It cost roughly $7 for 20 minutes, but I think I should have been paid $7 for feeding the fish.
I recently returned from a five-month-long trip to Thailand. Actually, it was only two weeks long, but I am the most homesick person in the world, and it felt like five months.
Living in South Africa, I thought that I had the most access to every culture ever and that nothing the Thai could show me would shock me. Wrong. False. Not true. Thailand was a huge culture shock in the best possible way, especially the city of Bangkok, where I exhaustion-cried outside of the giant reclining Buddha statue one afternoon.
One of the best things about Thailand is the abundance of salons–like, every third store is a salon. I received FIVE massages ON THE BEACH, all for the price of one cheap massage at home. And their massage skills are impeccable, I might add.
At some of the salons in Koh Samui, the island paradise I visited, there were tanks with those weird fish that eat your dead skin in them. These fish, called doctor fish, or Garra rufa, originate from Turkey, and have been used for many years to treat anything from your average dead skin to psoriasis. In recent years, they have become popular at salons worldwide for their ability to give a pedicure-like experience. Because the fish don’t have actual teeth, they can’t bite off your healthy skin, only your dead or flaky skin. Regardless, the prospect has always creeped me out.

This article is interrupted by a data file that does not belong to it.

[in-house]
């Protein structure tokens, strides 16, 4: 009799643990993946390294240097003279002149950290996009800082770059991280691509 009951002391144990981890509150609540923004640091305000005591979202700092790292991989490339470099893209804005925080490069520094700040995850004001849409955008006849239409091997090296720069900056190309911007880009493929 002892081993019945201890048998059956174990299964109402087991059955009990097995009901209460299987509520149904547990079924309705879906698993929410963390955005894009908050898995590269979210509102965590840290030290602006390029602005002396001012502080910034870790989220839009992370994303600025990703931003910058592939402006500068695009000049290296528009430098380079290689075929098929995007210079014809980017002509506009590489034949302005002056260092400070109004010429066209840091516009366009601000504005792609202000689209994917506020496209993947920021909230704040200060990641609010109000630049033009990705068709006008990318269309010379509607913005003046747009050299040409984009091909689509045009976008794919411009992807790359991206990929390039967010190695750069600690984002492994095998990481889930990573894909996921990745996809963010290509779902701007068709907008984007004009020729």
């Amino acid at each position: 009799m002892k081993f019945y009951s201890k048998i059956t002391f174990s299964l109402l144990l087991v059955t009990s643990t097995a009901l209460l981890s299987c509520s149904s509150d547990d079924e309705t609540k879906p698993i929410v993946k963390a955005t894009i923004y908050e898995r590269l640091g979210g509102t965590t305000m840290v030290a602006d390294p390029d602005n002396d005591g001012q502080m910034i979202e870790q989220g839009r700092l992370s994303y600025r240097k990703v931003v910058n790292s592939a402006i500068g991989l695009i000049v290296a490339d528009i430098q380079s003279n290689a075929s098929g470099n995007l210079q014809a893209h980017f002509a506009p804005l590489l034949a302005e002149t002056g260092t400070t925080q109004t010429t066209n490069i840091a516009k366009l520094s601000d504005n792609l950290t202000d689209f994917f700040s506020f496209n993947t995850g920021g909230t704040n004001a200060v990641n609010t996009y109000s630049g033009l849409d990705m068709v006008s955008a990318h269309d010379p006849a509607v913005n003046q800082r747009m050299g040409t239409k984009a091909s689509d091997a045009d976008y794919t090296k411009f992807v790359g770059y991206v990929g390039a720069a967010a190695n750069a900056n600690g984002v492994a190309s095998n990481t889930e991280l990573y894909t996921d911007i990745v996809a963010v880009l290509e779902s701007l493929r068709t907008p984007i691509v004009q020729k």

I decided to fully immerse myself in the holiday experience and just try it, so we stopped off at a salon pretty close to the beach. Their fish were in a tank outside the travel agent next door (Thailand!) and it cost roughly $7 for 20 minutes. If you ask me, I think I should have been getting the $7 for feeding the fish, but nobody asked me, so I just gave in and asked the lady how it would feel. She told me it felt like little kisses, which didn’t sound terrible.
“Ticklish?” I asked, but she didn’t know that word, so I just nodded my head to signify that, yes, I would let her parasite fish eat my mortal flesh.
She handed us a pamphlet that claimed that the fish could not only cure multiple skin conditions, but could also help with any numbness caused by nerve damage. My boyfriend decided to do it because a couple of weeks ago, he hurt his toe at work and hasn’t regained full feeling in it since then. I suffered a similar fate from walking around Bangkok in its entirety, and my one big toe was also partially numb. My boyfriend’s sister just wanted to try it and see how it felt and what results it could yield.
After getting our feet rinsed, I carefully dipped one and then both feet into the tank and waited for the little suckers (literally) to come at me. Slowly, they began circling my feet. Once they started to attack, I realized how sensitive my feet actually are (I regularly squirm during pedicures) and tried my hardest to just keep still. I barely succeeded.
Because of this, the fish kept swimming away from me to go be parasites off of my boyfriend’s sister, who was much more disciplined in keeping still. When they did come to me, the fish seemed to be particularly obsessed with my ankle bone and heel. I tried everything to keep still, including biting my fingers to try drown out the tickle. I’d say it was so ticklish it was basically unbearable. The fish hated me, and I them.
My boyfriend and his sister endured the full twenty minutes with finesse. He reported a slight return in feeling in his big toe, as well as softer skin; she reported that her feet felt “quite pillowy after” and the result was similar to a pedicure.
Luckily for me, I don’t see this alternative pedicure method really taking off any time soon because these fish are quite pricey and a lot of Western areas are banning the use of doctor fish, citing that it is unhygienic because the “tools” (fish) are not disposed of between clients.
To be honest, I’d pick squirming in a poofy leather chair for a human-performed pedicure any day.
Reprinted with permission from xoVain. Want more?